On average, between creating and gathering content, writing tweets and posts, moderating and responding to comments and producing monthly reports one could easily spend on average 30 to 90 minutes per day per Facebook page and up to 30 minutes per day on a Twitter account.  Clearly time goes as your fan and follower base grows the frequency of posts increase.  Also this person should be looking for ways to incorporate and integrate social media into marketing programs that already exists. So 10 to 20 hours a month should be allotted to strategy and integration tactics development as well as special content development. So if you are managing 10 Facebook accounts and many other properties you will need a couple of hands on people and a manager/strategist over them tying everything together.

5. What are the advantages and disadvantages to populating with videos? How do the costs and monitoring requirements change?

Video is always great content since it can trigger social activity as listed in the above workflow and is easy to share with Facebook and Twitter sharing buttons.  However, it is not the only thing a company should be doing.  Video should always be part of the mix along with photos, infographics, white papers, fact sheets, studies, checklists, coupons, articles, blog posts and other content being produced by your organization and other media outlets and bloggers.  It can also get expensive and time consuming if you want to be pushing a steady stream of high quality interesting content.  If you are setup with the right equipment (a basic video camera and laptop) and you are willing to push low production value/casual video content you can certainly up the volume and frequency of video content you push.  In most cases, to successfully produce a regular and ongoing video in the style of a “vlog” (or video blog) you need a very interesting personality or luminary who is prepared to produce regular segments.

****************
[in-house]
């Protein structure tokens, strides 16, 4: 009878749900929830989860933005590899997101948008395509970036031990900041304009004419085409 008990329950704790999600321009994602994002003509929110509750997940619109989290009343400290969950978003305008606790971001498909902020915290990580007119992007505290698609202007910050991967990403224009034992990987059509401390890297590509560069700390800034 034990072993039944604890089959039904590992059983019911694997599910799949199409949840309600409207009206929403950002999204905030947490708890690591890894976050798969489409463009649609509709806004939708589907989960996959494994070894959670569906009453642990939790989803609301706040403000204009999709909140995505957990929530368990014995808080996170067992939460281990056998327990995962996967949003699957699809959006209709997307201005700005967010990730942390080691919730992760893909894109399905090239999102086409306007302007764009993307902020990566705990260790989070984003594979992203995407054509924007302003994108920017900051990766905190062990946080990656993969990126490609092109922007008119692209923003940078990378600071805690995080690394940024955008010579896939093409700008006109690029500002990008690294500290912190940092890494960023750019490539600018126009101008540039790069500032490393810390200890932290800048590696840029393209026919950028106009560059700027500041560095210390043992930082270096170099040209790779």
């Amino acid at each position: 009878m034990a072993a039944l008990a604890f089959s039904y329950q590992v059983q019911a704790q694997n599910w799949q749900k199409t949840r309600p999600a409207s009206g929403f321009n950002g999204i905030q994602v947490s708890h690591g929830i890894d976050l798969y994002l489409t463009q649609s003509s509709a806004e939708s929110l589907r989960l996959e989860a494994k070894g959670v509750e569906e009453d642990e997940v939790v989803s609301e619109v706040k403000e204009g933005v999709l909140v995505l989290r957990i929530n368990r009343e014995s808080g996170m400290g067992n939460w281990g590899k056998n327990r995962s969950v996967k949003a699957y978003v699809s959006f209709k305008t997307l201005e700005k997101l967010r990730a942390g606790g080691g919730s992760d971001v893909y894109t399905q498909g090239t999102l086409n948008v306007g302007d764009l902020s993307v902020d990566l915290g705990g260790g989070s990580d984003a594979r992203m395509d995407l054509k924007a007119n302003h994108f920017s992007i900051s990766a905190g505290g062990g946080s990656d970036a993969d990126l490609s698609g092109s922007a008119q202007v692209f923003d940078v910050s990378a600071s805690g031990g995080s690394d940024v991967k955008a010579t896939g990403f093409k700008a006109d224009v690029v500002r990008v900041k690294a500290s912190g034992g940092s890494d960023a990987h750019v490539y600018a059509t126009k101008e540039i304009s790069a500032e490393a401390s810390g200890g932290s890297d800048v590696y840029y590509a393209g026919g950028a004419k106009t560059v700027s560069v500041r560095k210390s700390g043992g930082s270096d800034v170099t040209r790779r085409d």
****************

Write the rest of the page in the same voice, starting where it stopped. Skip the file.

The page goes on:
A famous example of Video Blogging is Gary Vaynerchuk’s Wine Library TV.  He has produced nearly a thousand videos and while the production value of the videos are low – the informational value of the videos is very high for wine lovers.  So he has a huge following and his Vlog and social media tactics drives his wine business.  So any company that represents a facet of life, business and consumerism can own a space by creating on ongoing stream of valuable video content – but the key here is “ongoing.”

Through Gary’s videos he has organically (in other words without advertising) and garnered over 35,000 Facebook fans, 850,000 Twitter followers and has generated millions of video views.

See Gary’s:

Vlog: http://tv.winelibrary.com

Twitter: http://twitter.com/garyvee

Facebook: http://www.facebook.com/winelibrarytv

6. What are the suggested investments in equipment and software needed for various initiatives?

If you are dong video clearly you will want a good camcorder (or good web cam), a good mike input so your sound is clear, either basic video editing software that comes with the recorder or something nicer like Premier, a powerful laptop and of course a YouTube channel. Camptasia is good for turning PowerPoint decks into videos too.

As for managing social media content production and collaboration, workflow, monitoring and measurement there are a number of tools and technologies.  There are things like CoTweet and Hoot Suite that are on the lower end of the spectrum and more robust end to end social media management tools like the one we (Overdrive Interactive) developed SocialEye.com.  If you want to measure the levels of chatter and buzz out there around your brand you can use tools like Radian6.